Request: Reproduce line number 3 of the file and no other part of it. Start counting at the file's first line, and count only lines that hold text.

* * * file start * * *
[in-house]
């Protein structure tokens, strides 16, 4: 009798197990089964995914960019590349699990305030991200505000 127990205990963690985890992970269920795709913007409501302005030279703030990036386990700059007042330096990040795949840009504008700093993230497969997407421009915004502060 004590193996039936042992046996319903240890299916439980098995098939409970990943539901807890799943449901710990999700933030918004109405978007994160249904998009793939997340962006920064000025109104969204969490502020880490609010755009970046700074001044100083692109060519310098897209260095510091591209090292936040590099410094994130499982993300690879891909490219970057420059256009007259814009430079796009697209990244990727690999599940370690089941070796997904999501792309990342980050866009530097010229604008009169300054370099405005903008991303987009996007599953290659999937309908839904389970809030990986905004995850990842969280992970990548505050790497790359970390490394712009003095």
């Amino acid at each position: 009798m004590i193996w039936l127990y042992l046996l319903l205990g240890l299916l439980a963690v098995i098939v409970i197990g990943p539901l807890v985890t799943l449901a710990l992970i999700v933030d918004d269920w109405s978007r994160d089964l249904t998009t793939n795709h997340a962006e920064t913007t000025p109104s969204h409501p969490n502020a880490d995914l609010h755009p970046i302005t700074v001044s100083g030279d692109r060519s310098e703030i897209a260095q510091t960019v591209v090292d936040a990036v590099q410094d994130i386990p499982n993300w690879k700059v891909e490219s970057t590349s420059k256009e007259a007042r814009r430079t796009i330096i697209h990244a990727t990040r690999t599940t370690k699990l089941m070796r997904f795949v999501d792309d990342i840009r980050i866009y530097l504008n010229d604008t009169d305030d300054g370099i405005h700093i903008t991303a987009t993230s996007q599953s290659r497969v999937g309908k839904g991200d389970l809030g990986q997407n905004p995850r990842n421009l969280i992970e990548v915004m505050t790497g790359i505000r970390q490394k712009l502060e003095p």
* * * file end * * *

């Amino acid at each position: 009798m004590i193996w039936l127990y042992l046996l319903l205990g240890l299916l439980a963690v098995i098939v409970i197990g990943p539901l807890v985890t799943l449901a710990l992970i999700v933030d918004d269920w109405s978007r994160d089964l249904t998009t793939n795709h997340a962006e920064t913007t000025p109104s969204h409501p969490n502020a880490d995914l609010h755009p970046i302005t700074v001044s100083g030279d692109r060519s310098e703030i897209a260095q510091t960019v591209v090292d936040a990036v590099q410094d994130i386990p499982n993300w690879k700059v891909e490219s970057t590349s420059k256009e007259a007042r814009r430079t796009i330096i697209h990244a990727t990040r690999t599940t370690k699990l089941m070796r997904f795949v999501d792309d990342i840009r980050i866009y530097l504008n010229d604008t009169d305030d300054g370099i405005h700093i903008t991303a987009t993230s996007q599953s290659r497969v999937g309908k839904g991200d389970l809030g990986q997407n905004p995850r990842n421009l969280i992970e990548v915004m505050t790497g790359i505000r970390q490394k712009l502060e003095p």